This looks so easy I think even I could follow this recipe.

It looks as delicious as it always does, Terry.

Debbie S November 25, 2012 at 12:31 am

I love Lidia and watch her on PBS. Hope I win. Thanks for the giveaway.

Katina November 26, 2012 at 12:08 am

This caught my attention after all the turkey I’ve been eating. I love the uncased Italian sausage available at Whole Foods and this will be a perfect recipe to showcase it!

The Rowdy Chowgirl November 26, 2012 at 4:40 am

Yum, yum, yum! This is my kind of recipe. I always use penne, so maybe I should go a little crazy and try ziti! Thanks for blazing the trail…

Bruce P November 26, 2012 at 5:03 pm

I’m hungry, and have got my fingers crossed.

Susie November 26, 2012 at 8:59 pm

Lidia’s show on PBS is my favorite cooking show. I love her — and I love Blue Kitchen!

altadenahiker November 26, 2012 at 9:52 pm

Ok, I just paid a visit to my scary Italian grocer and I have all the ingredients. It just sounded too good.

Terry B November 26, 2012 at 10:24 pm

Altadenahiker, I’m probably going to regret asking, but what precisely makes your Italian grocer scary?

Kristy November 27, 2012 at 2:52 am

This was delicious. I used penne, since I couldn’t find ziti in the shop, and I upped the tomato paste. I also cooked the onions until they were almost caramelized. We’ll be making this again!

kitty November 27, 2012 at 4:01 am

oh my gosh, I love the look of this recipe!
we are so going to make it! hooray! thanks for posting this, Terry.

Jackie November 27, 2012 at 4:11 am

I love sausage and love fennel. This just made it up to the top of a list of things to make soon.

Terry B November 27, 2012 at 5:14 pm

Glad you liked it, Kristy! And your tweaks sound delicious. That’s one of the fun things about cooking for me, taking recipes and making them my own.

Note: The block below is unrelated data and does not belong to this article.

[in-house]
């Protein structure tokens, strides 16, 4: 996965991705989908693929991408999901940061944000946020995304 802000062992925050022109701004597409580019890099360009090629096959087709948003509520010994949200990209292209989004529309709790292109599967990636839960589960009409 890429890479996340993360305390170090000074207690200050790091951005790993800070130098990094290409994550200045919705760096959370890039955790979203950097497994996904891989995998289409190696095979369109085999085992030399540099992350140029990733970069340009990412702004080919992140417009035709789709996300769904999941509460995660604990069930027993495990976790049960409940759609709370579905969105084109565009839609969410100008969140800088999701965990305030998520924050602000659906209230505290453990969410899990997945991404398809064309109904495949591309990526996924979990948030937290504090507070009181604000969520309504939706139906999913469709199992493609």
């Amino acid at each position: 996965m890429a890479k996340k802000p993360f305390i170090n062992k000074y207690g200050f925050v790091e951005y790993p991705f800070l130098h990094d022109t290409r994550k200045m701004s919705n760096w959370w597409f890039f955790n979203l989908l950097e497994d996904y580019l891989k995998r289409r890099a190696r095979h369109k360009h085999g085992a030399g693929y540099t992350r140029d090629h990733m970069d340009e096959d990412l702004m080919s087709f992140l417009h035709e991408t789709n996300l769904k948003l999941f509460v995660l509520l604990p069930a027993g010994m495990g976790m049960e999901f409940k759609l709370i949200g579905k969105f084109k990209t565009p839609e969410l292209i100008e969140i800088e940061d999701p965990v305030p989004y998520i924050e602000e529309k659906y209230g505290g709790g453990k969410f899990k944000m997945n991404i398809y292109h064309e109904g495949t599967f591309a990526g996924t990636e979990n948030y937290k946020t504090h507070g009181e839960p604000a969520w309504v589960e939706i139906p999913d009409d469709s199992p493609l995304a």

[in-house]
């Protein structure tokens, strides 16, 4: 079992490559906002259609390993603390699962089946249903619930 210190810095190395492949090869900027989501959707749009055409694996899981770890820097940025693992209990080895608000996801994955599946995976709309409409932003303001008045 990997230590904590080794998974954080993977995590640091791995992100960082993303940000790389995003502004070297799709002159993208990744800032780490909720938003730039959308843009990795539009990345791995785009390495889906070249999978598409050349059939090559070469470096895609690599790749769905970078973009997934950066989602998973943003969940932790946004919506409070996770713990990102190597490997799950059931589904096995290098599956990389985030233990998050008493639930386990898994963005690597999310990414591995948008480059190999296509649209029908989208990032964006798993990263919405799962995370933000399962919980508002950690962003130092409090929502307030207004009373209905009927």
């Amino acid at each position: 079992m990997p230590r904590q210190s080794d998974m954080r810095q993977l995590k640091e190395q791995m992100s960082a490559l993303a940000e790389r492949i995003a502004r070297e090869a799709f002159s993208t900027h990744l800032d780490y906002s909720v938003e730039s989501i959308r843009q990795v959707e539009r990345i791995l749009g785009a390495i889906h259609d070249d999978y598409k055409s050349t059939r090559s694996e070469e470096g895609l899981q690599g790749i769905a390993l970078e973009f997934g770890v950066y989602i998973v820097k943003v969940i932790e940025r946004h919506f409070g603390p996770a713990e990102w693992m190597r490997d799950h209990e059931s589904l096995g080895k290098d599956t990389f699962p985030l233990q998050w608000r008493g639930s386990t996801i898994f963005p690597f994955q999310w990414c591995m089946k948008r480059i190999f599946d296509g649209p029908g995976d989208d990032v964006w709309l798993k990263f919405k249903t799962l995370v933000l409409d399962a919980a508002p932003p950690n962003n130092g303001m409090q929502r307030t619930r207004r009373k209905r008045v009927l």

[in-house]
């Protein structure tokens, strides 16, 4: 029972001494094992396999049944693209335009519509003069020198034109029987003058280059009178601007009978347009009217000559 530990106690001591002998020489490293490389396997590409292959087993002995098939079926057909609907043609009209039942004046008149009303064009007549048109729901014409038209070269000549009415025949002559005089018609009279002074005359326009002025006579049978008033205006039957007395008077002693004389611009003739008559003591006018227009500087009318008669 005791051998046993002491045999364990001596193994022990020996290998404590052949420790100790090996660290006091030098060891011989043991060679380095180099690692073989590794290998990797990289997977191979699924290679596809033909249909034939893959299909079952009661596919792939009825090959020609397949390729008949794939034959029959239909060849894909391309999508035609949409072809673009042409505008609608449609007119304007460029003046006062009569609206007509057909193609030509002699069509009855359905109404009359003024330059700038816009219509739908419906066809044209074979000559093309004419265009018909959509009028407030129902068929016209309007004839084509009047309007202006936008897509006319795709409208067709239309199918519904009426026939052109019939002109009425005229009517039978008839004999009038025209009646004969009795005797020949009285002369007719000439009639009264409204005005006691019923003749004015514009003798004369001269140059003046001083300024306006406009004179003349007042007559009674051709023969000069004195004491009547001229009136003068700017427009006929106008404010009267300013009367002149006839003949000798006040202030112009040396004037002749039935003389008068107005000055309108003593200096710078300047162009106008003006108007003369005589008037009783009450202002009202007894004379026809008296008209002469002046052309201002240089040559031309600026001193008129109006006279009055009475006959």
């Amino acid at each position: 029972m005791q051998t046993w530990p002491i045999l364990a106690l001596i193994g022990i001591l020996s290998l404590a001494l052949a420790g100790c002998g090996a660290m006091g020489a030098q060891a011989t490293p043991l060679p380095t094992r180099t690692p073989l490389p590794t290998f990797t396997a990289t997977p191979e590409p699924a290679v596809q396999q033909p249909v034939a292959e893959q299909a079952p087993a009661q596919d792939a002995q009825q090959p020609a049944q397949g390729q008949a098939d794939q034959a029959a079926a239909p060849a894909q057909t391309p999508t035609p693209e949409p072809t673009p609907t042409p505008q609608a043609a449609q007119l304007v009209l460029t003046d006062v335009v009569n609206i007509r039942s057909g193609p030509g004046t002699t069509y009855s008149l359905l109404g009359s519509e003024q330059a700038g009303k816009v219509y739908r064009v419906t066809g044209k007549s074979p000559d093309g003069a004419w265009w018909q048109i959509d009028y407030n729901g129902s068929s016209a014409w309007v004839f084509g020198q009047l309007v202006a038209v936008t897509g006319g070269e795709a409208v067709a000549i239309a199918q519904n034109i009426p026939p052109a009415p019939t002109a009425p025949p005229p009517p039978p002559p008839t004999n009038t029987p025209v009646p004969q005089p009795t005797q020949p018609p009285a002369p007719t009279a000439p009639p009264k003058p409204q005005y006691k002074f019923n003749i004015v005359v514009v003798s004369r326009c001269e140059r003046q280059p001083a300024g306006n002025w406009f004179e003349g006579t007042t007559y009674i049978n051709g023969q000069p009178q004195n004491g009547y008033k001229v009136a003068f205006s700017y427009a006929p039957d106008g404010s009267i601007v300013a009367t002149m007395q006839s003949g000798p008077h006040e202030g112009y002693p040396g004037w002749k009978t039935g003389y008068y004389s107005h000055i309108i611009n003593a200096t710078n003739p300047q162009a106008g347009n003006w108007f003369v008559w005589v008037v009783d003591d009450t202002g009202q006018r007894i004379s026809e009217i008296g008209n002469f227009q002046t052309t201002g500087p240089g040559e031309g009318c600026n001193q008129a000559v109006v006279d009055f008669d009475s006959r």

Jackie, pork in general plays so well with fennel, doesn’t it? Look for another example here in a couple of weeks.

Cynthia November 27, 2012 at 9:02 pm

I’m embarrassed to admit that I’ve never cooked with fennel – this recipe sounds so delicious that I’ll have to try it!

randi November 28, 2012 at 5:15 pm

I received this book the day after I ordered it. So much in there I want to make. Will be making this dish on Saturday. Glad you brought it to our attention!

Brad November 29, 2012 at 11:48 pm

love Lidia

randi December 11, 2012 at 1:37 am

Terry, we had this for dinner tonight. It was SO delicious! My husband looked disappointed when it was cooking thinking he would not like it but he loved it. I made the proportions from the book which said serves 6 but for us it was smallish portions for 4. I guess that’s because an Italian meal has many courses? We did have a salad to go with it. So good! We will have this again soon.

TRNL November 30, 2013 at 4:22 pm

Fantastic for dinner tonight. Many thanks! I had some slow-roasted tomatoes that needed to be dispatched, so chopped them up and tossed in at the end. It was, as you say, transcendent. Any idea why?

Terry B November 30, 2013 at 5:54 pm

TRNL, my guess is that many Italian grandmothers over many, many years had a hand in making it the delicious meal it is. It has become a go-to weeknight meal for us.

TRNL December 1, 2013 at 7:10 pm

Whatever works, I say! A culinary friend suggests:

As to the rich taste of this pasta dish … hhmmm … my guess is that you have four separate sources of umami: sausage, sauteed onions, tomato paste and parmesan. Collectively they create an harmonious savoury blend reminiscent of a richly savoury stock.